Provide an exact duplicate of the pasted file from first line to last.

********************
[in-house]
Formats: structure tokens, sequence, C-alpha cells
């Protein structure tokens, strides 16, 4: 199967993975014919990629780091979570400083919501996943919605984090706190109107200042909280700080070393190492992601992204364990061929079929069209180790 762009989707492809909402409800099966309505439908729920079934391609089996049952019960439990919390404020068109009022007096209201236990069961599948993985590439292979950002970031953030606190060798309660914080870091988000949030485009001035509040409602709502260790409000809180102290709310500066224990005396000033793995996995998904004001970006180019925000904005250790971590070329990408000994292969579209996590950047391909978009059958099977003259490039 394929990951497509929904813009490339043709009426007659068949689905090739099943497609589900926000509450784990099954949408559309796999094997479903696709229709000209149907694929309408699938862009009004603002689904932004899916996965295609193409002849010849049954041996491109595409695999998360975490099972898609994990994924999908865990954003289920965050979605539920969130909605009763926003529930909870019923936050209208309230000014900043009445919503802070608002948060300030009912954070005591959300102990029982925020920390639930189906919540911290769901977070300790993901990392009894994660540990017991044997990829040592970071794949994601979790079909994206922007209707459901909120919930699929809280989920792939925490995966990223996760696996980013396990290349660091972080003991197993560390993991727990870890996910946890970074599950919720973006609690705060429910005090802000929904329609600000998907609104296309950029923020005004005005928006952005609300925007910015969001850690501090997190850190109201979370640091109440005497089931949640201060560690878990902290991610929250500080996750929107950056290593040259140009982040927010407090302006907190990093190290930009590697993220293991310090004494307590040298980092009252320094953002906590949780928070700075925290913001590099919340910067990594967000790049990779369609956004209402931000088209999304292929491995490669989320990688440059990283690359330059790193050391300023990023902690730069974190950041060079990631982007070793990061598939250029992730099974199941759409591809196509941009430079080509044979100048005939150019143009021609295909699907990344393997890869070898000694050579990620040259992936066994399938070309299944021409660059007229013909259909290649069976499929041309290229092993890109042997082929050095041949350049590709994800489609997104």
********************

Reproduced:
[in-house]
Formats: structure tokens, sequence, C-alpha cells
């Protein structure tokens, strides 16, 4: 199967993975014919990629780091979570400083919501996943919605984090706190109107200042909280700080070393190492992601992204364990061929079929069209180790 762009989707492809909402409800099966309505439908729920079934391609089996049952019960439990919390404020068109009022007096209201236990069961599948993985590439292979950002970031953030606190060798309660914080870091988000949030485009001035509040409602709502260790409000809180102290709310500066224990005396000033793995996995998904004001970006180019925000904005250790971590070329990408000994292969579209996590950047391909978009059958099977003259490039 394929990951497509929904813009490339043709009426007659068949689905090739099943497609589900926000509450784990099954949408559309796999094997479903696709229709000209149907694929309408699938862009009004603002689904932004899916996965295609193409002849010849049954041996491109595409695999998360975490099972898609994990994924999908865990954003289920965050979605539920969130909605009763926003529930909870019923936050209208309230000014900043009445919503802070608002948060300030009912954070005591959300102990029982925020920390639930189906919540911290769901977070300790993901990392009894994660540990017991044997990829040592970071794949994601979790079909994206922007209707459901909120919930699929809280989920792939925490995966990223996760696996980013396990290349660091972080003991197993560390993991727990870890996910946890970074599950919720973006609690705060429910005090802000929904329609600000998907609104296309950029923020005004005005928006952005609300925007910015969001850690501090997190850190109201979370640091109440005497089931949640201060560690878990902290991610929250500080996750929107950056290593040259140009982040927010407090302006907190990093190290930009590697993220293991310090004494307590040298980092009252320094953002906590949780928070700075925290913001590099919340910067990594967000790049990779369609956004209402931000088209999304292929491995490669989320990688440059990283690359330059790193050391300023990023902690730069974190950041060079990631982007070793990061598939250029992730099974199941759409591809196509941009430079080509044979100048005939150019143009021609295909699907990344393997890869070898000694050579990620040259992936066994399938070309299944021409660059007229013909259909290649069976499929041309290229092993890109042997082929050095041949350049590709994800489609997104």